Among its many effects, the #metoo movement has wrought a near-daily torrent of stories about manipulation, harassment, and deceit—but not just stories like that of Harvey Weinstein or Mario Batali or Matt Lauer. Last fall, the Los Angeles Times released Dirty John, a multi-media podcast sensation that chronicled how a serial con man wormed his way into the life of an Orange County family. In February, New York Magazine published “Worst Roommate Ever,” which told the story of Jamison Bachman, a man who lied his way into people’s homes, then tried to force them out. Then the Atlantic’s April issue brought “The Perfect Man Who Wasn’t,” Rachel Monroe’s riveting true revenge story, in which multiple women who had been preyed upon by con man Derek Alldred came together to put an end to his abuses. Across these stories of danger, deception, and violence, it is safe to say this: long form, reported con man stories are having a moment.
Looking back at the confidence man phenomenon and its 19th century origins—“the first great era of the American scam artist”—Monroe writes:
The country was rapidly urbanizing; previously far-flung places were newly linked by railroads. Americans were meeting more strangers than ever before, and thanks to a growing economy, they had more money than previous generations. All of those strangers, all of that cash, resulted in an era powered by trust, one that Mark Twain and Charles Dudley Warner satirized in The Gilded Age for its ‘unlimited reliance upon human promises.’
The current era—”[t]he age of the internet, with its infinitude of strangers and swiftly evolving social mores”— Monroe adds, “has also been good for con men.”
So it’s not surprising that con man stories are resonating at a moment when we have rampant online scams (and, as many have alleged, a con man in the White House). Indeed, in all three recent true crime stories, the men met their primary victims through either dating apps or Craigslist. It follows logically that we consume more con men stories when con men themselves are proliferating. But there’s also something else, something deeper going on in these three stories that make them so appealing right now.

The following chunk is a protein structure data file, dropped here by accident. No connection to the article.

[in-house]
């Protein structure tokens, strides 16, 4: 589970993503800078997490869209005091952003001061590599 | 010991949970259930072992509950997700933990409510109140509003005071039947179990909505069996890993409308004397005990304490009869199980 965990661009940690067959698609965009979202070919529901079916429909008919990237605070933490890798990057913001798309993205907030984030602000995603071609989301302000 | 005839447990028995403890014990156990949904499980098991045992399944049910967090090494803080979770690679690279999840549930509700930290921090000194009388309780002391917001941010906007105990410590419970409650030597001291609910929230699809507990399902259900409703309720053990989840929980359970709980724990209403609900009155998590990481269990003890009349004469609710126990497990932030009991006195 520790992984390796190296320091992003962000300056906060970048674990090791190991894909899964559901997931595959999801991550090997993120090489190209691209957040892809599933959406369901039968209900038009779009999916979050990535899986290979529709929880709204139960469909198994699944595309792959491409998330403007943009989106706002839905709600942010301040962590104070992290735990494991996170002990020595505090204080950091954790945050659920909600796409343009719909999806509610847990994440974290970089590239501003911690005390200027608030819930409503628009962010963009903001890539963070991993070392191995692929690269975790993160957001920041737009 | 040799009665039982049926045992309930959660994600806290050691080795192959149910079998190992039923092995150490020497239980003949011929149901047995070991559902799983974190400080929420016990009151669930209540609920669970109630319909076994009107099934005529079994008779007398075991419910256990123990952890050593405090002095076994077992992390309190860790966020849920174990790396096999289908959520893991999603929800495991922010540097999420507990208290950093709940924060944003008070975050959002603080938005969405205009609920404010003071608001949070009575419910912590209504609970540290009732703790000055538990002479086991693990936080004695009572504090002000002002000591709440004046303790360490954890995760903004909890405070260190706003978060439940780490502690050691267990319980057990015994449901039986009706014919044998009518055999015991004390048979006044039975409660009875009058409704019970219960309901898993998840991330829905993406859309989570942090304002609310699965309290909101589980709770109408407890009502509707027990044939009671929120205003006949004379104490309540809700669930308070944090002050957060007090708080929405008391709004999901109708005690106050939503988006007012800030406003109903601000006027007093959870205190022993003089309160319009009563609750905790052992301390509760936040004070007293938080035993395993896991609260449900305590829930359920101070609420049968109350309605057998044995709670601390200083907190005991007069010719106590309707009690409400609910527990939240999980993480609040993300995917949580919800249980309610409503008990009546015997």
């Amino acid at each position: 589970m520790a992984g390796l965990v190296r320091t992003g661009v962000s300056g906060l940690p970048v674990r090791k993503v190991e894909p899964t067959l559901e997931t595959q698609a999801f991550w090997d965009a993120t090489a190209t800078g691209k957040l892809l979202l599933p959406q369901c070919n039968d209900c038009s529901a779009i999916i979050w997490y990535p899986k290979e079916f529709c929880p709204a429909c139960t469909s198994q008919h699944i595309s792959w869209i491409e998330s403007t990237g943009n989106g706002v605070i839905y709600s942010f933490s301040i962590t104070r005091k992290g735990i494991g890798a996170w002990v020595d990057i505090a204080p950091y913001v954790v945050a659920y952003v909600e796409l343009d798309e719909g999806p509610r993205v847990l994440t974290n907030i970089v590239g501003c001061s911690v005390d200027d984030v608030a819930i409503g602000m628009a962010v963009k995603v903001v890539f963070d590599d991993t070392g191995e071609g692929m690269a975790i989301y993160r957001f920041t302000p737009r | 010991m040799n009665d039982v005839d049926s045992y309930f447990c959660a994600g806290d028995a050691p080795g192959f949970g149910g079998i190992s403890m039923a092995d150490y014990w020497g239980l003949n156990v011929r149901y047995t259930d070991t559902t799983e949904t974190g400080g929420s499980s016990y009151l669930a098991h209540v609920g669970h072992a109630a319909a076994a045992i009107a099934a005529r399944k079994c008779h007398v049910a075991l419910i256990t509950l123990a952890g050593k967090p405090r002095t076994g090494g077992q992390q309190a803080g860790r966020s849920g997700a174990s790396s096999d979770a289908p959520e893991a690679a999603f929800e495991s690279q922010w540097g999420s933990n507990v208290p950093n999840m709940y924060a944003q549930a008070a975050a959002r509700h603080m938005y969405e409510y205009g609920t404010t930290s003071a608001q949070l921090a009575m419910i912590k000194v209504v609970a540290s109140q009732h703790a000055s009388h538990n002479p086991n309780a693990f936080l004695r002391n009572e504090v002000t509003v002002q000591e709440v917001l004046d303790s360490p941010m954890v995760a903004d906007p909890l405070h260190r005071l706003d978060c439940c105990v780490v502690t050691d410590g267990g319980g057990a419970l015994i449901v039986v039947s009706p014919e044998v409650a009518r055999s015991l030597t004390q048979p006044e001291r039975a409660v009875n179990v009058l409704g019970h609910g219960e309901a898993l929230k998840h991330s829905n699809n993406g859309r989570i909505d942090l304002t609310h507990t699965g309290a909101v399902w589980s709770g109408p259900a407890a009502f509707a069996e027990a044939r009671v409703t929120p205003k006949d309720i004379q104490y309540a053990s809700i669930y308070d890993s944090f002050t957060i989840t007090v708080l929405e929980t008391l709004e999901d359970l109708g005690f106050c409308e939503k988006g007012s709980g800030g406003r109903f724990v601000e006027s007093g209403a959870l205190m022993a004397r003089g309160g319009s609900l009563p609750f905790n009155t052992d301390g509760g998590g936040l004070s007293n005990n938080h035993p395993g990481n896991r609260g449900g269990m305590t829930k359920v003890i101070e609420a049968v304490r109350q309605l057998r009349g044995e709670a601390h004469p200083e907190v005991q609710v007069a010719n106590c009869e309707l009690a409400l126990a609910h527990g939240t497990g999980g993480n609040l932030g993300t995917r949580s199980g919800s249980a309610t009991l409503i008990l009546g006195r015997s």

In all three, the female victims of the three men—John Meehan, Jamison Bachman, and Derek Alldred—ultimately band together to stop the behavior of the men. These would be satisfying stories in any news cycle; retribution is gratifying. But they’re especially cathartic in the midst of the #metoo movement.
While we have seen some cases in which men lose their power and esteem after being called out for misogynistic behavior, the #metoo movement was initially characterized by the prevalence of misogyny illuminated by the hashtag’s use. And so we have seen, too, that unfortunately most of the many, many #metoo stories do not end with high-profile retribution, or any at all. (Worse, in some cases if they do feature retribution, it is retribution against the victim for speaking out against their abuser.)
And yet, in these three stories, all three men meet their downfall after female victims of theirs gain information about one another and, empowered by that information, act to stop them.
Fair warning, spoilers ahead: Dirty John tells the story of John Meehan, who misled numerous women, invaded their lives, and attempted to steal their money. His final victim, Debra Newell, turned on him after her family, and especially her daughters, worked diligently to persuade Newell of Meehan’s true nature. He ultimately attacked Newell’s youngest daughter, Terra—but against the odds, she managed to turn his knife on him and kill John in self-defense. In Monroe’s “The Perfect Man Who Wasn’t,” we learn about the numerous women whom Derek Alldred seduced and stole from. Eventually, his victims found out about one another and banded together to inform authorities of his crimes. Alldred was eventually arrested, pled guilty to identity theft and mail fraud, and now awaits sentencing, facing up to 24 years in prison.
“Worst Roommate Ever” is less cut and dry; William Brennan writes in the piece that, “it would not be accurate to call Bachman a con artist; his tactics involved relatively little artifice and even less artistry.” Yet it’s hard to say Bachman wasn’t at least an amateurish one. He used well-acted sob stories to gain entry into people’s homes as a roommate, and then terrorized them. His downfall began when one roommate/victim, a woman named Alex Miller, found out about Bachman’s history and held a “send-off” party as she kicked him out, complete with photos of a previous victim, another woman. Bachman attacked Miller and was arrested, then arrested again for violating a protection order. Once Bachman was bailed out, he killed his own brother and, arrested once again, hung himself in jail.